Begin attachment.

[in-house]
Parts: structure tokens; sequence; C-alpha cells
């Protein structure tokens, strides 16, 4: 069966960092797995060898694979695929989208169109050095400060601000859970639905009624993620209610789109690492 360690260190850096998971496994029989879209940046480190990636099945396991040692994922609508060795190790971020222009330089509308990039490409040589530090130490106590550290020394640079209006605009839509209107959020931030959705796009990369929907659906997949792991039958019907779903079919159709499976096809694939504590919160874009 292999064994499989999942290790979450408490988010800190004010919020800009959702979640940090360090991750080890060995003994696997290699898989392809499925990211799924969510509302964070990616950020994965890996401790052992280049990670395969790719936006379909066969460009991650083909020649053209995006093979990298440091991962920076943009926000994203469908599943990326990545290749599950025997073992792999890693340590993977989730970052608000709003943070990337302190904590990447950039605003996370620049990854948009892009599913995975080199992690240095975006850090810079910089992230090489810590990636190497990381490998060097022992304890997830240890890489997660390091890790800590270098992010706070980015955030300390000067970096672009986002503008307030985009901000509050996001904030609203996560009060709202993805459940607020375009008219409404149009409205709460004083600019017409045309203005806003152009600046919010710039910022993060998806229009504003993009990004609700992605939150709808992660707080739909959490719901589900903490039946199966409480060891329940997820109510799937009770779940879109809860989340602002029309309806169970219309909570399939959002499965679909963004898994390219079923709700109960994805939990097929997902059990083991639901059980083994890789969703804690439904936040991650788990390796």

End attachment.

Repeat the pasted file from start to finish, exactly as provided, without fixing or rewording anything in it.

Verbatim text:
[in-house]
Parts: structure tokens; sequence; C-alpha cells
């Protein structure tokens, strides 16, 4: 069966960092797995060898694979695929989208169109050095400060601000859970639905009624993620209610789109690492 360690260190850096998971496994029989879209940046480190990636099945396991040692994922609508060795190790971020222009330089509308990039490409040589530090130490106590550290020394640079209006605009839509209107959020931030959705796009990369929907659906997949792991039958019907779903079919159709499976096809694939504590919160874009 292999064994499989999942290790979450408490988010800190004010919020800009959702979640940090360090991750080890060995003994696997290699898989392809499925990211799924969510509302964070990616950020994965890996401790052992280049990670395969790719936006379909066969460009991650083909020649053209995006093979990298440091991962920076943009926000994203469908599943990326990545290749599950025997073992792999890693340590993977989730970052608000709003943070990337302190904590990447950039605003996370620049990854948009892009599913995975080199992690240095975006850090810079910089992230090489810590990636190497990381490998060097022992304890997830240890890489997660390091890790800590270098992010706070980015955030300390000067970096672009986002503008307030985009901000509050996001904030609203996560009060709202993805459940607020375009008219409404149009409205709460004083600019017409045309203005806003152009600046919010710039910022993060998806229009504003993009990004609700992605939150709808992660707080739909959490719901589900903490039946199966409480060891329940997820109510799937009770779940879109809860989340602002029309309806169970219309909570399939959002499965679909963004898994390219079923709700109960994805939990097929997902059990083991639901059980083994890789969703804690439904936040991650788990390796």